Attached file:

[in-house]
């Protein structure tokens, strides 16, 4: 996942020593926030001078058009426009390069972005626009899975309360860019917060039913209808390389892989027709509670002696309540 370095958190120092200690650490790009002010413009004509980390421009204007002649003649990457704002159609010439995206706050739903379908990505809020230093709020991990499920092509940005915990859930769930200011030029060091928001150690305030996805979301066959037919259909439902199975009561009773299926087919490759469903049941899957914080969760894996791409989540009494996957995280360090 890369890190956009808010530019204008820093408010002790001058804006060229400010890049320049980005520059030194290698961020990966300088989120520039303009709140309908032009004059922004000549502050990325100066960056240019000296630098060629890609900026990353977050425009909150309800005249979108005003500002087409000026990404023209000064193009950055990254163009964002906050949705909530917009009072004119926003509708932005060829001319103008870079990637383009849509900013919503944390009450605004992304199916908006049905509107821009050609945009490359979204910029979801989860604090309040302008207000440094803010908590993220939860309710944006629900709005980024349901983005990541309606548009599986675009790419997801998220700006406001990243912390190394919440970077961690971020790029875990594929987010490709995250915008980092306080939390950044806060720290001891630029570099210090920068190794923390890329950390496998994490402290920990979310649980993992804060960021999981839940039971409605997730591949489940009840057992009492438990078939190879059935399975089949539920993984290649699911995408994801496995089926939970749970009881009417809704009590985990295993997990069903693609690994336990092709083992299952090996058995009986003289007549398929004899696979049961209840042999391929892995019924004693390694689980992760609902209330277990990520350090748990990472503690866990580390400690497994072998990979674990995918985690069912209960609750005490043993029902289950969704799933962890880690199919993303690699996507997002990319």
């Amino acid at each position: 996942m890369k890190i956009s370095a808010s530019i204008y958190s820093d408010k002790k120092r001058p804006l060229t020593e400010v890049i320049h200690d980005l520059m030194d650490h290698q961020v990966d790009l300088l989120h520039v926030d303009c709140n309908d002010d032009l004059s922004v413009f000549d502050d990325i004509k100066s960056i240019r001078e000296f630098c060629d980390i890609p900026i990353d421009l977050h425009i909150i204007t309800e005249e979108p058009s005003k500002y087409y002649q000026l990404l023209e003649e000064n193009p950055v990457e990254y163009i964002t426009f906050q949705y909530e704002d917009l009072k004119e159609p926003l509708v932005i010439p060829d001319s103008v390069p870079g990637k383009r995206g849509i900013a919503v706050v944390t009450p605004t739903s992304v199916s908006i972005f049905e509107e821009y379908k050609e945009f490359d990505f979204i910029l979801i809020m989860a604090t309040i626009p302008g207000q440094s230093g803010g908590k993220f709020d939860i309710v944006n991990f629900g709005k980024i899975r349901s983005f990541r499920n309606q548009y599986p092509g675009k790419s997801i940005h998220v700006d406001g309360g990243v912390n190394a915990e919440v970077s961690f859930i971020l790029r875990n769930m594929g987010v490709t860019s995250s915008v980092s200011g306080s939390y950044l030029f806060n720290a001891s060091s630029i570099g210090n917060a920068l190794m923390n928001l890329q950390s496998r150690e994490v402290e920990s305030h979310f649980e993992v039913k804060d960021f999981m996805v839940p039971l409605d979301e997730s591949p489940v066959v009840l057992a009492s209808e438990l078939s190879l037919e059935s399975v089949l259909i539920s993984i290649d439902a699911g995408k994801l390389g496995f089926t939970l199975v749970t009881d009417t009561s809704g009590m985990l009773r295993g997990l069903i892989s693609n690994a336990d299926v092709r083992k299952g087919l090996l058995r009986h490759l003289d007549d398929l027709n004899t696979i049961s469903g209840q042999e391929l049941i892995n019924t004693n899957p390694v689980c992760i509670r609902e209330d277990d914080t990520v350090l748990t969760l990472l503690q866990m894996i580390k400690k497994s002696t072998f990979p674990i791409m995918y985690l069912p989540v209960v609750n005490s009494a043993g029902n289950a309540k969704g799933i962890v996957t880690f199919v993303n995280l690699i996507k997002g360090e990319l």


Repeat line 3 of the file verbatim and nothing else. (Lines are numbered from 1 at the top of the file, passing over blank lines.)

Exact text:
């Amino acid at each position: 996942m890369k890190i956009s370095a808010s530019i204008y958190s820093d408010k002790k120092r001058p804006l060229t020593e400010v890049i320049h200690d980005l520059m030194d650490h290698q961020v990966d790009l300088l989120h520039v926030d303009c709140n309908d002010d032009l004059s922004v413009f000549d502050d990325i004509k100066s960056i240019r001078e000296f630098c060629d980390i890609p900026i990353d421009l977050h425009i909150i204007t309800e005249e979108p058009s005003k500002y087409y002649q000026l990404l023209e003649e000064n193009p950055v990457e990254y163009i964002t426009f906050q949705y909530e704002d917009l009072k004119e159609p926003l509708v932005i010439p060829d001319s103008v390069p870079g990637k383009r995206g849509i900013a919503v706050v944390t009450p605004t739903s992304v199916s908006i972005f049905e509107e821009y379908k050609e945009f490359d990505f979204i910029l979801i809020m989860a604090t309040i626009p302008g207000q440094s230093g803010g908590k993220f709020d939860i309710v944006n991990f629900g709005k980024i899975r349901s983005f990541r499920n309606q548009y599986p092509g675009k790419s997801i940005h998220v700006d406001g309360g990243v912390n190394a915990e919440v970077s961690f859930i971020l790029r875990n769930m594929g987010v490709t860019s995250s915008v980092s200011g306080s939390y950044l030029f806060n720290a001891s060091s630029i570099g210090n917060a920068l190794m923390n928001l890329q950390s496998r150690e994490v402290e920990s305030h979310f649980e993992v039913k804060d960021f999981m996805v839940p039971l409605d979301e997730s591949p489940v066959v009840l057992a009492s209808e438990l078939s190879l037919e059935s399975v089949l259909i539920s993984i290649d439902a699911g995408k994801l390389g496995f089926t939970l199975v749970t009881d009417t009561s809704g009590m985990l009773r295993g997990l069903i892989s693609n690994a336990d299926v092709r083992k299952g087919l090996l058995r009986h490759l003289d007549d398929l027709n004899t696979i049961s469903g209840q042999e391929l049941i892995n019924t004693n899957p390694v689980c992760i509670r609902e209330d277990d914080t990520v350090l748990t969760l990472l503690q866990m894996i580390k400690k497994s002696t072998f990979p674990i791409m995918y985690l069912p989540v209960v609750n005490s009494a043993g029902n289950a309540k969704g799933i962890v996957t880690f199919v993303n995280l690699i996507k997002g360090e990319l």